While I was taking this photo, my mom was throwing a tantrum insisting that I don’t love her and I’m trying to kill her by overdosing her with medicine. She has vomited a few times this morning but she refuses to take what the doctor prescribed. After hearing all the things she told me (out of pain, out of suffering from cancer, out of I don’t know where – about my “attempts” to kill her because I don’t love her and that our house help cares for her more since I leave on weekdays to go to work so I can afford to put my brother through university, have a job with HMO for dependents that has paid for half my mom’s treatments and pay bills), I went to the fridge and took out ingredients I can work with so I can cook myself lunch while the sound of my mom crying/shouting gibberish plays in the background.
I sautee garlic, onion, and ground pork in ¼ cup of butter as she throws everything she could reach around the room while the house help try to calm her. I put in oyster sauce and a pack of corn and carrots while she demands for buko juice and negotiates that she’s not going to drink any medicine without it. I pour this over a bowl of plain white rice as she tells the house help to not leave her because all her children has left her alone. I turn a piece of hard boiled egg into garnish by slicing it to pieces as she calls out to her dead parents to take her with them. I take this photo quickly and go back to her bedside as I have calmed down enough to not let her words get to me, and negotiated for an hour until I convinced her to take her meds.
Now I can have my lunch. It’s the little victories.
Hey, guys! 🙂
I have a few posts queued but I probably will not be answering any messages. The past two weeks have been a surreal blur of hospital food, work, daily commute and whatnot. Everything that has happened has a dreamlike quality to it which is mostly due to little sleep and stress. Mom’s been discharged a few times, only to be admitted again. So we decided to have her stay in the hospital until everything has been checked.
A few days ago, I realized how I have actual true friends. Okay.. that sounds weird. But when my mother needed blood (lots of it, really) and I (and the rest of my siblings) turned out to not be compatible (otherwise, they could harvest whatever they need from me as long as it was for my mother – they got a bag of blood out of me for the first time) – a few messages sent to my friends had all of them coordinating with blood banks, hospitals, friends etc. A lot of my family also came together and although I had barely enough sleep due to being the family’s spokesperson (it’s a tough job), it was all worth it.
When I wrote the generic “work well under pressure” in my CV, I have never really proven it. But when you have to decide whether you have to wait for the bloodletting to finish, or pick up the reserved blood bags from other hospitals – among other tough decisions you have to make where time is crucial, you find out.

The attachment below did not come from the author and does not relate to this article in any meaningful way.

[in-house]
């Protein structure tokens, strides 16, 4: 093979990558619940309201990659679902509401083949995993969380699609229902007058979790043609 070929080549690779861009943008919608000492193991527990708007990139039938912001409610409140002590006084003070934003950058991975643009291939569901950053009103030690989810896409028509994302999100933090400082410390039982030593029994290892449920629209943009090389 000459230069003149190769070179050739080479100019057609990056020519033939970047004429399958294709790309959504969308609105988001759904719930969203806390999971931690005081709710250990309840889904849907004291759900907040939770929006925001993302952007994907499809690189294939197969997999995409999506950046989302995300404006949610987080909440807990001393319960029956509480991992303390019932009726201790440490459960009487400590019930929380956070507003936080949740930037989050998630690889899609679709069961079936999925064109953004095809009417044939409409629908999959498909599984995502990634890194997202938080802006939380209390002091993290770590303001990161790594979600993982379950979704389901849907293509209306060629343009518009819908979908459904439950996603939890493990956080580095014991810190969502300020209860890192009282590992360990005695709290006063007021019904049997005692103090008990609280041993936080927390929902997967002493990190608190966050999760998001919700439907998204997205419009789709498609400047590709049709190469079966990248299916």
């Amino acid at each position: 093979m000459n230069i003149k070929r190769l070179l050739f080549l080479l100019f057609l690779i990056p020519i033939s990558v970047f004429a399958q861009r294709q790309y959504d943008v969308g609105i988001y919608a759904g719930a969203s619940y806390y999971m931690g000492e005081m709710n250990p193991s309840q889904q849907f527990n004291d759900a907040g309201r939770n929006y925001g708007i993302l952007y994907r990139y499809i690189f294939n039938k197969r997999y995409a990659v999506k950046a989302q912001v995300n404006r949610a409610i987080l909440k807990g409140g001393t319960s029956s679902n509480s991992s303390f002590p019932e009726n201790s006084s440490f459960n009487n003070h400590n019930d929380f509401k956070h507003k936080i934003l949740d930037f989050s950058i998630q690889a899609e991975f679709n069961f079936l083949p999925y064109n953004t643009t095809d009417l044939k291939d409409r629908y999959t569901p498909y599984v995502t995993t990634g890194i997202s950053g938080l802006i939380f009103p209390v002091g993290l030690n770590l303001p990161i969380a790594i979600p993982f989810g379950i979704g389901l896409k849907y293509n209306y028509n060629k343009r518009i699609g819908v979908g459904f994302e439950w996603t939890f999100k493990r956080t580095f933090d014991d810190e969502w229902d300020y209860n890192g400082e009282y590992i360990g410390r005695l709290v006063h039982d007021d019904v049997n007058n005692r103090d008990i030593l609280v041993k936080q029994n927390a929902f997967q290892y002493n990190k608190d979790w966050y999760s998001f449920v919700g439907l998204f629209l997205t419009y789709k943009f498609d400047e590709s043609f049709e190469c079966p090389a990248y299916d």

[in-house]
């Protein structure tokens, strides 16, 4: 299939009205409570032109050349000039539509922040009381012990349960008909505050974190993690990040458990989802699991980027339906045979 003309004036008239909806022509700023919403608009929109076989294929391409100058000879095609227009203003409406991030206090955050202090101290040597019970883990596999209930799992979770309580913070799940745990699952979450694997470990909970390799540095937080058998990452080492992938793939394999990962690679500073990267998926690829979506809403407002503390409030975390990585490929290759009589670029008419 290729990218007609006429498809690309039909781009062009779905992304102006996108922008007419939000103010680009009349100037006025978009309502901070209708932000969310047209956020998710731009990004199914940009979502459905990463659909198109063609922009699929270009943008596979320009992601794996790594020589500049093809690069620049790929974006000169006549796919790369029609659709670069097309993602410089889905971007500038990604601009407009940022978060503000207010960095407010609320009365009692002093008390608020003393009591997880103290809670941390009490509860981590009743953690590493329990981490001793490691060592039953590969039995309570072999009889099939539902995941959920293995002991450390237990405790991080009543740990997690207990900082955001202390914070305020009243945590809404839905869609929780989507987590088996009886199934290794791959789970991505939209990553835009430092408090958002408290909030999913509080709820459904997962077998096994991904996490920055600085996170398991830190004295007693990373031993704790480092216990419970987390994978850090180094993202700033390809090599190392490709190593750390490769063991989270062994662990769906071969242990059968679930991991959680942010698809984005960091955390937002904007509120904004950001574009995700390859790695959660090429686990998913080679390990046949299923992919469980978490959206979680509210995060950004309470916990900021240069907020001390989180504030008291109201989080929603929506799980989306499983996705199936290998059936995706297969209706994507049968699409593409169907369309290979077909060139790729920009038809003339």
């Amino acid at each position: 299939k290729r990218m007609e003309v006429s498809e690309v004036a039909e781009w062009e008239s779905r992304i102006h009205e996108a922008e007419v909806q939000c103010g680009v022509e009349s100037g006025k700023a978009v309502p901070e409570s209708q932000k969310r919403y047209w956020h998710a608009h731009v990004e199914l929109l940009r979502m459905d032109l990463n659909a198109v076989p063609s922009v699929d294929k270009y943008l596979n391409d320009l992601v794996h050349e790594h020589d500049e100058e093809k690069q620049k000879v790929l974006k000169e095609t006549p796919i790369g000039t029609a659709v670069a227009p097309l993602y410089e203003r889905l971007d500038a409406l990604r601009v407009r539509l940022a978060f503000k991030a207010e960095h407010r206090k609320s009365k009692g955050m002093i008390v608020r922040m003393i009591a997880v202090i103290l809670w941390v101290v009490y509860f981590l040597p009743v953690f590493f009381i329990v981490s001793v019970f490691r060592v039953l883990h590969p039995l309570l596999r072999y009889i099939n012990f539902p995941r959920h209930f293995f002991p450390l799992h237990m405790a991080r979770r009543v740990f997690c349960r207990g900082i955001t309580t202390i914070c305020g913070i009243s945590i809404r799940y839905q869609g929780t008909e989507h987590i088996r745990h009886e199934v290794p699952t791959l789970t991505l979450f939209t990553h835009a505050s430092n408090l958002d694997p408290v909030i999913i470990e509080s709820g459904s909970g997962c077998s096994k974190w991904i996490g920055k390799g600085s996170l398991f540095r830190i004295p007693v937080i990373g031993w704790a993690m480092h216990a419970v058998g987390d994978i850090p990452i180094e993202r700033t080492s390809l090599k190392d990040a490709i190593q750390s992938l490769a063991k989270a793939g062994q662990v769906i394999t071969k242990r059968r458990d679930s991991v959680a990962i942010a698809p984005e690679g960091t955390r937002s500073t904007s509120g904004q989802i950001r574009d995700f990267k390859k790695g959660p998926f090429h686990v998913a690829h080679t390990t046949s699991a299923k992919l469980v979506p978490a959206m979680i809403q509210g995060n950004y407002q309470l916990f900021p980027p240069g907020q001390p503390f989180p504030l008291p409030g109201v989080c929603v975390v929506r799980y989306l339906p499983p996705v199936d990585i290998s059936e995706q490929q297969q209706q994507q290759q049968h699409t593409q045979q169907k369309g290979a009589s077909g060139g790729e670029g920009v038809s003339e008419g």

However, it’s not the decision making or the coordination with hospital staff or having to attend to your mother’s whim that is the hardest. It is when my mom starts the conversation with how she feels it’s unfortunate that she may not be able to see her grandchildren, tasking me to take care of my siblings or giving me advice when I have a family of my own.. I have had to hold back tears, laugh and tell my mom to not worry because she’ll be there to witness all of it. I hold on to that belief with all I have, because if I doubt it, I do not think I can smile and give her any more assurance that everything is going to turn out okay.
So far, mom’s vitals are slowly going up. The doctor ordered a cranial scan, and since it’s a Sunday, the results will probably be out by tomorrow. At this point, I have all my fingers crossed that whatever’s wrong is something we can fix. The waiting is what’s going to kill me at this point. Ugh.
Cancer is not just a chick lit/flick plot line. It is very real. One of the most stupid things you could ever wish has it as well, just so you can have a whirlwind romance. My mom has Stage 4 Lung Cancer and her love life is still the same, okay.
It may be a tasteless joke on your part, but I find it alarming that quite a number of young people has actually wanted to get sick. You know what they say, be careful what you wish for because you just might get it.
Cancer – 1 word, 6 letters. but it could easily break someone’s heart. You don’t even fucking need to read any John Green novel to prove that.
Six months ago, my mom woke up in the middle of the night feeling intense pain in her hip. I accompanied her to the hospital for a check up and the initial finding after an X-ray was some sort of acute osteoarthritis (I might be wrong, I do not have any medical background at all), and she was prescribed with vitamins, pain relievers and scheduled for physical therapy.
Nine sessions of physical therapy later, the pain was still there and it has not gotten a bit better. Another series of tests was done (MRI and CT scan) and we found out that mom had bone marrow edema. Since the bone will eventually heal itself, the doctor instructed for mom to use crutches in order to not put any more pressure on it – and have it healed nicely in about six more months.
We thought it was the end of it until two weeks ago when, again, mom woke up in the wee hours of the morning crying with the pain. This pain was so intense, her sobbing woke up my brother who was sleeping in the adjacent room. My brother roused me and in 15 minutes, I had mom and both my siblings dressed, mom’s medical records in hand and one of our neighbors/my godmother waiting outside to drive us to the hospital.